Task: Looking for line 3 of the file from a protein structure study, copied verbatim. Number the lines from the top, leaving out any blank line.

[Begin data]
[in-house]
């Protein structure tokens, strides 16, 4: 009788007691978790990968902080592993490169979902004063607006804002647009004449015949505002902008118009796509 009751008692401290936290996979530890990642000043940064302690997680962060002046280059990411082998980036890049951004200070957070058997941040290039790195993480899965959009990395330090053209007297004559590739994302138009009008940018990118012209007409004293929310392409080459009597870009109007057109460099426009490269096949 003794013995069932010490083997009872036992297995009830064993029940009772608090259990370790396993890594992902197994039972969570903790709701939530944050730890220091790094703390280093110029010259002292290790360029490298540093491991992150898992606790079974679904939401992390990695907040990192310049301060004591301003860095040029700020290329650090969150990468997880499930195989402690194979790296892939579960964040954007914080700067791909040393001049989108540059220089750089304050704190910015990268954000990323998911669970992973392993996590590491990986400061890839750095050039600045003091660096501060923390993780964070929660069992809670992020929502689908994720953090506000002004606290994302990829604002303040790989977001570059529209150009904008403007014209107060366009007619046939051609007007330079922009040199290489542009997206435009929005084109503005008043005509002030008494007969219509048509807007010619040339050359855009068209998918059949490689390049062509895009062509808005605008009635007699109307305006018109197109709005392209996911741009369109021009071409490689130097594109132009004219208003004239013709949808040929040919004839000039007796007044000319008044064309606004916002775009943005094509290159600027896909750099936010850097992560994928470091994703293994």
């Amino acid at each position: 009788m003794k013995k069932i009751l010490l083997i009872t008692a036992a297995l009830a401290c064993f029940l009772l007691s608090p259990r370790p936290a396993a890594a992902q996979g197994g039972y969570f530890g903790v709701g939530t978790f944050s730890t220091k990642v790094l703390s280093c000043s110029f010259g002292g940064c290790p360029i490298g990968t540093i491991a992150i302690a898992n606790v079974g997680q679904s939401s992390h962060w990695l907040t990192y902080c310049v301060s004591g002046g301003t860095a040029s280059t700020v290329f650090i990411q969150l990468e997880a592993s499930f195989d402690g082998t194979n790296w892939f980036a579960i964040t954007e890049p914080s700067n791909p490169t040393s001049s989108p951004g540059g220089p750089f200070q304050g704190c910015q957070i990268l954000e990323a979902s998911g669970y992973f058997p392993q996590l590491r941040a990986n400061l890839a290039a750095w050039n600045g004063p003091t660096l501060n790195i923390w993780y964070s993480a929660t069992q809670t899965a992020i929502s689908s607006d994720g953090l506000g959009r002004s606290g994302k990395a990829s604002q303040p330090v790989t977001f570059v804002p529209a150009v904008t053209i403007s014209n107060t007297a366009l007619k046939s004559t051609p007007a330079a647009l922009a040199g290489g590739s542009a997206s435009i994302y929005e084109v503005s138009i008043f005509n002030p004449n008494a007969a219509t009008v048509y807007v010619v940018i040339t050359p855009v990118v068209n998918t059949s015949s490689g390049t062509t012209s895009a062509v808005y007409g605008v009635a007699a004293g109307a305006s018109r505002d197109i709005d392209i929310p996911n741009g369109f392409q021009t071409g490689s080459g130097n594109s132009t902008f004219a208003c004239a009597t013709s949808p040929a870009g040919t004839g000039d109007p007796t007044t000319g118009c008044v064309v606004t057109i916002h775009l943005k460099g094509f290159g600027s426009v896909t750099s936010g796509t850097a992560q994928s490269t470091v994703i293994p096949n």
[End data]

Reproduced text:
């Amino acid at each position: 009788m003794k013995k069932i009751l010490l083997i009872t008692a036992a297995l009830a401290c064993f029940l009772l007691s608090p259990r370790p936290a396993a890594a992902q996979g197994g039972y969570f530890g903790v709701g939530t978790f944050s730890t220091k990642v790094l703390s280093c000043s110029f010259g002292g940064c290790p360029i490298g990968t540093i491991a992150i302690a898992n606790v079974g997680q679904s939401s992390h962060w990695l907040t990192y902080c310049v301060s004591g002046g301003t860095a040029s280059t700020v290329f650090i990411q969150l990468e997880a592993s499930f195989d402690g082998t194979n790296w892939f980036a579960i964040t954007e890049p914080s700067n791909p490169t040393s001049s989108p951004g540059g220089p750089f200070q304050g704190c910015q957070i990268l954000e990323a979902s998911g669970y992973f058997p392993q996590l590491r941040a990986n400061l890839a290039a750095w050039n600045g004063p003091t660096l501060n790195i923390w993780y964070s993480a929660t069992q809670t899965a992020i929502s689908s607006d994720g953090l506000g959009r002004s606290g994302k990395a990829s604002q303040p330090v790989t977001f570059v804002p529209a150009v904008t053209i403007s014209n107060t007297a366009l007619k046939s004559t051609p007007a330079a647009l922009a040199g290489g590739s542009a997206s435009i994302y929005e084109v503005s138009i008043f005509n002030p004449n008494a007969a219509t009008v048509y807007v010619v940018i040339t050359p855009v990118v068209n998918t059949s015949s490689g390049t062509t012209s895009a062509v808005y007409g605008v009635a007699a004293g109307a305006s018109r505002d197109i709005d392209i929310p996911n741009g369109f392409q021009t071409g490689s080459g130097n594109s132009t902008f004219a208003c004239a009597t013709s949808p040929a870009g040919t004839g000039d109007p007796t007044t000319g118009c008044v064309v606004t057109i916002h775009l943005k460099g094509f290159g600027s426009v896909t750099s936010g796509t850097a992560q994928s490269t470091v994703i293994p096949n």